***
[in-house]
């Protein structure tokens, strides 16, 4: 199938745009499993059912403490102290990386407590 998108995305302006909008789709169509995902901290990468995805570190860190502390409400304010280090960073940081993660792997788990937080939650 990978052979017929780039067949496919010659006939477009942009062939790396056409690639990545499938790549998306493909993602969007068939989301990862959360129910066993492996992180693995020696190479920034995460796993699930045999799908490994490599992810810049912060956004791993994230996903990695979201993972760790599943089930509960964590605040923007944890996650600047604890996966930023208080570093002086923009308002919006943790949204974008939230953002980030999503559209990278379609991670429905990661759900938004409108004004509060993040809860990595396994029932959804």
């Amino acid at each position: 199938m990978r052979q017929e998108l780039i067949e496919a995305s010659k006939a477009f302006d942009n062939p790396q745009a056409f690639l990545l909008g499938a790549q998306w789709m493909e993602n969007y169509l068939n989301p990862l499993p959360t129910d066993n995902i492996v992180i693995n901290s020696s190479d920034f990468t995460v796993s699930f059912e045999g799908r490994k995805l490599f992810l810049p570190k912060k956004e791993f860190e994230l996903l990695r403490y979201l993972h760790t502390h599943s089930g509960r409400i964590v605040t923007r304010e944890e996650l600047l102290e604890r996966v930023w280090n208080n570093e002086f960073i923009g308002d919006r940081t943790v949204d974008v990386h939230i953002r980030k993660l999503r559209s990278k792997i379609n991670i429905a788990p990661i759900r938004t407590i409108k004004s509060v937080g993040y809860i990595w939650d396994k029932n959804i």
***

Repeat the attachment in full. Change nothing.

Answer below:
[in-house]
């Protein structure tokens, strides 16, 4: 199938745009499993059912403490102290990386407590 998108995305302006909008789709169509995902901290990468995805570190860190502390409400304010280090960073940081993660792997788990937080939650 990978052979017929780039067949496919010659006939477009942009062939790396056409690639990545499938790549998306493909993602969007068939989301990862959360129910066993492996992180693995020696190479920034995460796993699930045999799908490994490599992810810049912060956004791993994230996903990695979201993972760790599943089930509960964590605040923007944890996650600047604890996966930023208080570093002086923009308002919006943790949204974008939230953002980030999503559209990278379609991670429905990661759900938004409108004004509060993040809860990595396994029932959804």
């Amino acid at each position: 199938m990978r052979q017929e998108l780039i067949e496919a995305s010659k006939a477009f302006d942009n062939p790396q745009a056409f690639l990545l909008g499938a790549q998306w789709m493909e993602n969007y169509l068939n989301p990862l499993p959360t129910d066993n995902i492996v992180i693995n901290s020696s190479d920034f990468t995460v796993s699930f059912e045999g799908r490994k995805l490599f992810l810049p570190k912060k956004e791993f860190e994230l996903l990695r403490y979201l993972h760790t502390h599943s089930g509960r409400i964590v605040t923007r304010e944890e996650l600047l102290e604890r996966v930023w280090n208080n570093e002086f960073i923009g308002d919006r940081t943790v949204d974008v990386h939230i953002r980030k993660l999503r559209s990278k792997i379609n991670i429905a788990p990661i759900r938004t407590i409108k004004s509060v937080g993040y809860i990595w939650d396994k029932n959804i």